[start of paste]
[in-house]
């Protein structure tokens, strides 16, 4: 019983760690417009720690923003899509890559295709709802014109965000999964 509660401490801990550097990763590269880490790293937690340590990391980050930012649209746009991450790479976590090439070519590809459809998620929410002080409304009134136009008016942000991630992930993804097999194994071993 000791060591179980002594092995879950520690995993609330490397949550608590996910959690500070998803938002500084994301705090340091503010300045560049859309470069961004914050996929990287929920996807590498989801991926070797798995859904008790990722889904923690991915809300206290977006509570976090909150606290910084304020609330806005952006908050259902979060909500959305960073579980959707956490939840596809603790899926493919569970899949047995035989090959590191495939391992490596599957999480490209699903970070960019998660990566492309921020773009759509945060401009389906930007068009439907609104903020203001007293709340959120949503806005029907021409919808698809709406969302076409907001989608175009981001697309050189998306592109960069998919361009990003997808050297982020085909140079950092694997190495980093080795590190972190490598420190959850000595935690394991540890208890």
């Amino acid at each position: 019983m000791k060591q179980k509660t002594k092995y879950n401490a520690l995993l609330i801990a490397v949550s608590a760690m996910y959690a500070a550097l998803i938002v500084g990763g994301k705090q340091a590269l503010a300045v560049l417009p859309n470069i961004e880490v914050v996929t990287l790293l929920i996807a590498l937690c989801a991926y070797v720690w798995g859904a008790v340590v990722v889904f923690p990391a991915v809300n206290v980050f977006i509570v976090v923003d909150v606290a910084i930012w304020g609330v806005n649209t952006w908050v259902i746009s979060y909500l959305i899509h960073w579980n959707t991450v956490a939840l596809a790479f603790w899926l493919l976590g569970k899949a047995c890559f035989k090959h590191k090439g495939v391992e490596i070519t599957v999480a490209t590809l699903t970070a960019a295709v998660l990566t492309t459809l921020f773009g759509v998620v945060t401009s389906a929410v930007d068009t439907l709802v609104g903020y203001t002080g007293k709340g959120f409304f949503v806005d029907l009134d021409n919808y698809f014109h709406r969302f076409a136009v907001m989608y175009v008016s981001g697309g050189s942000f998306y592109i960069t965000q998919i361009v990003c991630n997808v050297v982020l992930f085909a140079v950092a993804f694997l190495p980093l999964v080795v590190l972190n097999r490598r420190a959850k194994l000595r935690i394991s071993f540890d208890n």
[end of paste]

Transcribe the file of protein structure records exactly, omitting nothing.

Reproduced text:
[in-house]
């Protein structure tokens, strides 16, 4: 019983760690417009720690923003899509890559295709709802014109965000999964 509660401490801990550097990763590269880490790293937690340590990391980050930012649209746009991450790479976590090439070519590809459809998620929410002080409304009134136009008016942000991630992930993804097999194994071993 000791060591179980002594092995879950520690995993609330490397949550608590996910959690500070998803938002500084994301705090340091503010300045560049859309470069961004914050996929990287929920996807590498989801991926070797798995859904008790990722889904923690991915809300206290977006509570976090909150606290910084304020609330806005952006908050259902979060909500959305960073579980959707956490939840596809603790899926493919569970899949047995035989090959590191495939391992490596599957999480490209699903970070960019998660990566492309921020773009759509945060401009389906930007068009439907609104903020203001007293709340959120949503806005029907021409919808698809709406969302076409907001989608175009981001697309050189998306592109960069998919361009990003997808050297982020085909140079950092694997190495980093080795590190972190490598420190959850000595935690394991540890208890």
């Amino acid at each position: 019983m000791k060591q179980k509660t002594k092995y879950n401490a520690l995993l609330i801990a490397v949550s608590a760690m996910y959690a500070a550097l998803i938002v500084g990763g994301k705090q340091a590269l503010a300045v560049l417009p859309n470069i961004e880490v914050v996929t990287l790293l929920i996807a590498l937690c989801a991926y070797v720690w798995g859904a008790v340590v990722v889904f923690p990391a991915v809300n206290v980050f977006i509570v976090v923003d909150v606290a910084i930012w304020g609330v806005n649209t952006w908050v259902i746009s979060y909500l959305i899509h960073w579980n959707t991450v956490a939840l596809a790479f603790w899926l493919l976590g569970k899949a047995c890559f035989k090959h590191k090439g495939v391992e490596i070519t599957v999480a490209t590809l699903t970070a960019a295709v998660l990566t492309t459809l921020f773009g759509v998620v945060t401009s389906a929410v930007d068009t439907l709802v609104g903020y203001t002080g007293k709340g959120f409304f949503v806005d029907l009134d021409n919808y698809f014109h709406r969302f076409a136009v907001m989608y175009v008016s981001g697309g050189s942000f998306y592109i960069t965000q998919i361009v990003c991630n997808v050297v982020l992930f085909a140079v950092a993804f694997l190495p980093l999964v080795v590190l972190n097999r490598r420190a959850k194994l000595r935690i394991s071993f540890d208890n």